Pursuing the Slow Fixes

November 30, 2017 | Written by

I have a soft spot for teenagers. They are hot messes and young little adults who want to be adults without the responsibilities. And yet they are this beautiful mix of innocence and courage and broken.

There’s a real battle going on for the next generation. I walk into work every day and I watch students blindly give into the magnetic pull the world has on them. It’s strong and it’s ugly.

Trying to teach teenagers about the Bible in a school setting has been my most difficult calling because the idea of Jesus as a friend is ironic.

There’s a lack of loyalty and depth in friendships among our youth, so why would Jesus be any different?

Social media has become a lifestyle. Where only seven years ago, Instagram was a new method of posting fun pictures, apps like Instagram and Snapchat today are replacing phone calls, texting, and real conversations face to face. Instead of social media being an outlet, students are living fully online.

How can Jesus heal the brokenness and the addiction and the family situations when He doesn’t have a Snapchat?

I have to (and get to) tell high schoolers every day that Jesus is good and He might not fix them right away or answer their burning questions. And this breaks my heart because I watch their faces fade. They walk out of my class, look down on their phones, and let the world seduce them.

Netflix, social media, drugs, sex, alcohol, and the like show up with their quick fixes and win the boxing match ninety percent of the time.

And that’s the thing…

They don’t know how to really fight yet.

They don’t even know they need to fight yet.

They are drowning in a world of 30 selfies per minute, soft porn, and lack of identity.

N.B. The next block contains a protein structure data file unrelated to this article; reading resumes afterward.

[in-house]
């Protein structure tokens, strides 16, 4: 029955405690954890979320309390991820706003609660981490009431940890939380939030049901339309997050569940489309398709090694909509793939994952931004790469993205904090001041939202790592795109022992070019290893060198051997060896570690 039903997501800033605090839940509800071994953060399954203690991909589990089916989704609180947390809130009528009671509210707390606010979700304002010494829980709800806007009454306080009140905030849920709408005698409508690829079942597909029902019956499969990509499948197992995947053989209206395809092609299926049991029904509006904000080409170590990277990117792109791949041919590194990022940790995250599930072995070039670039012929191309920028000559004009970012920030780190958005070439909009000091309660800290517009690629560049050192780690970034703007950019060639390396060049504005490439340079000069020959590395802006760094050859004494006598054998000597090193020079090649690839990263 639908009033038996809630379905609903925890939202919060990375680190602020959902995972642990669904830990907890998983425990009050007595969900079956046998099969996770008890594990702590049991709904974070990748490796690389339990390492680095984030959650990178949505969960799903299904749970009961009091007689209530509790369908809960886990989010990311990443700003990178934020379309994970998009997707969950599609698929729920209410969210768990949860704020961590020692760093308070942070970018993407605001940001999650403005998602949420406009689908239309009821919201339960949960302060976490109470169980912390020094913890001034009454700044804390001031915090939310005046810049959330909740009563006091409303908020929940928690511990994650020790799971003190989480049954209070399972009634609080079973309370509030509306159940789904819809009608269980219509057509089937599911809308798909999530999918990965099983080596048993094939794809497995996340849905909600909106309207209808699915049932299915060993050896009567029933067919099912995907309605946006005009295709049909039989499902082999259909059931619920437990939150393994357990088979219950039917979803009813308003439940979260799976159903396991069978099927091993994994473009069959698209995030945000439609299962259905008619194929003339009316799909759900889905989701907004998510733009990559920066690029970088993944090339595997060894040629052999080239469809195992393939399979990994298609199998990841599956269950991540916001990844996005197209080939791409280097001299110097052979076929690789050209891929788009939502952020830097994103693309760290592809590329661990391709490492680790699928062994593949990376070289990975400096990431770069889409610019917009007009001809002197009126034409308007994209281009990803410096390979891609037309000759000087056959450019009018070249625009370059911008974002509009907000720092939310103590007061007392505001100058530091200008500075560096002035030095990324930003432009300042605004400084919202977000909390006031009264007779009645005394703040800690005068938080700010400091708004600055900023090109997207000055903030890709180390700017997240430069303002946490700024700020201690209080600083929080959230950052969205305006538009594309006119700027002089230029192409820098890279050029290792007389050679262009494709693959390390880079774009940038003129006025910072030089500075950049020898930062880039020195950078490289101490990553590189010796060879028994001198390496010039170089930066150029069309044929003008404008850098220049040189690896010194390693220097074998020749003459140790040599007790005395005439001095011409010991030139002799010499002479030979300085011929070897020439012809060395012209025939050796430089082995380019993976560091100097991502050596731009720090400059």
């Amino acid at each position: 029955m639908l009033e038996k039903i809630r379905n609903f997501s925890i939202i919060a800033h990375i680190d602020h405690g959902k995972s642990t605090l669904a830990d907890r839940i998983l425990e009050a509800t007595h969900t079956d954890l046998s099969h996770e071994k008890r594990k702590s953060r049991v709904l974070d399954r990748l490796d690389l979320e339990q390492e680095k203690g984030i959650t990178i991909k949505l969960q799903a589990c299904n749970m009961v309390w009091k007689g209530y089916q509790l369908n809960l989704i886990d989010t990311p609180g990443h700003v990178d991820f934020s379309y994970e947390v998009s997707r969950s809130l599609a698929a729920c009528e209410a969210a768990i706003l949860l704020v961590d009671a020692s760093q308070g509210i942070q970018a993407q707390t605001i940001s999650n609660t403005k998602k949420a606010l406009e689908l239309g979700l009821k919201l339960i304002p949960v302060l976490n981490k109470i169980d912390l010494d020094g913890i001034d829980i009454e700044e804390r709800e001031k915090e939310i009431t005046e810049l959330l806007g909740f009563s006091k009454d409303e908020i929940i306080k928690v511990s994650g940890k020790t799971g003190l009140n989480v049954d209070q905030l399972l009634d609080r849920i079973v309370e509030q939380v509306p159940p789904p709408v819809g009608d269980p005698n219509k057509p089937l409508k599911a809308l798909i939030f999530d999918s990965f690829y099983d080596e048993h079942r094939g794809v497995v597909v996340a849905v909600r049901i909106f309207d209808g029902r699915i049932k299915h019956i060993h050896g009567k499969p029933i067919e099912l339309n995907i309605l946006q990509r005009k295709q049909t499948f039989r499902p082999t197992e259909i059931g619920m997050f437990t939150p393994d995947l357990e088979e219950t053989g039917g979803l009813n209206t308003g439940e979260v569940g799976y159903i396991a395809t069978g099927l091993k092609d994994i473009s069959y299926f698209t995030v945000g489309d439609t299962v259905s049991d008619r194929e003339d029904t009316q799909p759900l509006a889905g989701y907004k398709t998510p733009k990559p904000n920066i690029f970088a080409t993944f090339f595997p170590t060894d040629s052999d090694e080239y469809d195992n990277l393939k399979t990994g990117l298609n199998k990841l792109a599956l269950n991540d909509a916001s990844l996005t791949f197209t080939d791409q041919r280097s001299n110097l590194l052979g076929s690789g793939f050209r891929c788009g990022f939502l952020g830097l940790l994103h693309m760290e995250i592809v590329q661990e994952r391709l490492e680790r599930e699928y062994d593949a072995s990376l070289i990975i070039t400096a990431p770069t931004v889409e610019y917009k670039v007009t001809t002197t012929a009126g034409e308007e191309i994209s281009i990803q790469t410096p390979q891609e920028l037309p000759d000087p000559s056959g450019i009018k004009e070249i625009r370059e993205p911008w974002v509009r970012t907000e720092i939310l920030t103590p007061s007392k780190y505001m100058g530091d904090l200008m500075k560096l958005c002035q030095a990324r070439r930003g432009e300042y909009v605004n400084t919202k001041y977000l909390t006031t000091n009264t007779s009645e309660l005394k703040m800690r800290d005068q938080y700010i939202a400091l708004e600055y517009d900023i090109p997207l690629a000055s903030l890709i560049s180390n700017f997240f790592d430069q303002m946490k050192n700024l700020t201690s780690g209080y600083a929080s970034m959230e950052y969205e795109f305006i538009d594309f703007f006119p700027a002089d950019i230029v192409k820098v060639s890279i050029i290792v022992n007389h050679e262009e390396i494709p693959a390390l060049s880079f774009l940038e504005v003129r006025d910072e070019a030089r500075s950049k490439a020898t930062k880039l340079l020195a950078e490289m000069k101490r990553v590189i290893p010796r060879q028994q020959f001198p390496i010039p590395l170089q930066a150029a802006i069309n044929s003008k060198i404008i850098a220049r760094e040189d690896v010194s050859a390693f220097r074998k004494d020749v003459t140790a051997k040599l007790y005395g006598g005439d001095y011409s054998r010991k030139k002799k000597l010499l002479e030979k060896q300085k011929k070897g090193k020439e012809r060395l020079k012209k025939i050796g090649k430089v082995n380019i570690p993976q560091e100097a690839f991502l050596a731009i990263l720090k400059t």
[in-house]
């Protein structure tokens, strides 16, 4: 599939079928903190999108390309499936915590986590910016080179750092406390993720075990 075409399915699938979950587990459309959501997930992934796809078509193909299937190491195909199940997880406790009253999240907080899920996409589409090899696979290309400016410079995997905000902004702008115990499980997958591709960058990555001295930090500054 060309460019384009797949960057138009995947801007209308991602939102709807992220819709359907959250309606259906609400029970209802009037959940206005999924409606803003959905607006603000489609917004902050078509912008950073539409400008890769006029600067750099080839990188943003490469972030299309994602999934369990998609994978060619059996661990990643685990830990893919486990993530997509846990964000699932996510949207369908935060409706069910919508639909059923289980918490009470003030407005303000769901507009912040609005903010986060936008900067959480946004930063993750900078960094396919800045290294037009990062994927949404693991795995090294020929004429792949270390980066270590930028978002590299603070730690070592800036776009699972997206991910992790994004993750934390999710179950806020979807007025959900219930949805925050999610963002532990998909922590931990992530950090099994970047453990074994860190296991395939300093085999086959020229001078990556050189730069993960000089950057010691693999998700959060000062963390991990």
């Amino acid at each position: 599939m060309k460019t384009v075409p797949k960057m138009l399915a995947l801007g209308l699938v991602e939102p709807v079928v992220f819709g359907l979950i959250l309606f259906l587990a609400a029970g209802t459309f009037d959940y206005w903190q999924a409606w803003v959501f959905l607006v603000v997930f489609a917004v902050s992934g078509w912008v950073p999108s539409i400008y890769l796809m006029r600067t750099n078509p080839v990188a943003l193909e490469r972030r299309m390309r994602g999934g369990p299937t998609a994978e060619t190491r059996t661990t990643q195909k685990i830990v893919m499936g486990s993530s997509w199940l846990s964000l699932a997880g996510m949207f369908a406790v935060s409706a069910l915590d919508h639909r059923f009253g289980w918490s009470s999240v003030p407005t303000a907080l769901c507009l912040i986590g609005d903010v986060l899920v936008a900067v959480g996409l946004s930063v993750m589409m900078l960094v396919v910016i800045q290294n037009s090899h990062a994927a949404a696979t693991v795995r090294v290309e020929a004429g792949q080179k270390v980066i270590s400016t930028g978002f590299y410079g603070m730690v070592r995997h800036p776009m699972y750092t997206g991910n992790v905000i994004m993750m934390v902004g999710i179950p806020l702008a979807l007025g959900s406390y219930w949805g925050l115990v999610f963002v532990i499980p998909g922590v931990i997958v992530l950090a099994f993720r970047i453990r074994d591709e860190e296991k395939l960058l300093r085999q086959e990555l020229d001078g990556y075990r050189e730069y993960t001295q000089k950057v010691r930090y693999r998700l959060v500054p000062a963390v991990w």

There is no stability online and there is little truth when a perspective, opinion, or heart is changed or damaged within a five-minute passing period.

I want to just take all the phones away and yell. I want to tell them that these apps are potentially damaging their hearts more than benefiting them. I want them to hear and understand love offline. I want to convince them that there is a God who is chasing after them, fighting for them with His own magnetic pull of grace.

Jonathan shared this recently after returning from their trip:

“This problem is the result of human brokenness on a massive and complex scale. There are NO quick fixes for girls like Kwan. I’m just so thankful for the people willing to pursue the slow fixes. I’m so thankful for the people who are willing to be present with these girls and boys in hell. It seems to me that the hardest part of this work is the fact that they have to walk away from so many “Kwans.” And often the only help they are able to give is kindness and a warm arm around cold shoulders. But they press on with the belief that rescue is possible. And over 850 rescues later (and over 330 arrests) they press on.”

This hit me in the gut when I read it because I am so grateful for the people who have pursued the slow fixes with me. And so, I’ve been asking how to pursue the slow fixes in this version of hell and the answer has been clear and simple.

I sit with them.

I listen as they vent about their online lives, their mistakes, their victories, their funny posts and their deepest concerns.

I keep my door open and keep hugging them.

I let their lives come close to mine even if it breaks my heart.

I let my life come close to theirs even when I’m weary and protective.

And then, I give it to Jesus because I can’t carry it and He can.

I cling tightly to the slow-fixing God who touched lepers and sat with the unclean and tore the veil so He could run and hold us close.

This is how we teach them how to fight with love. As we listen to them, they learn how to listen and value others’ stories. By leaving shame and answers at the door, we help them grow up with less entitlement and judgment. We address our own issues and teach them how to forgive. And even though we don’t understand their lifestyle on social media, we ask questions and learn how to be with them.

They are worthy of the slow fixes.

Written by Janae Collins
Janae is wife to Kyle, mom to Logan. Read more from Janae on her blog.


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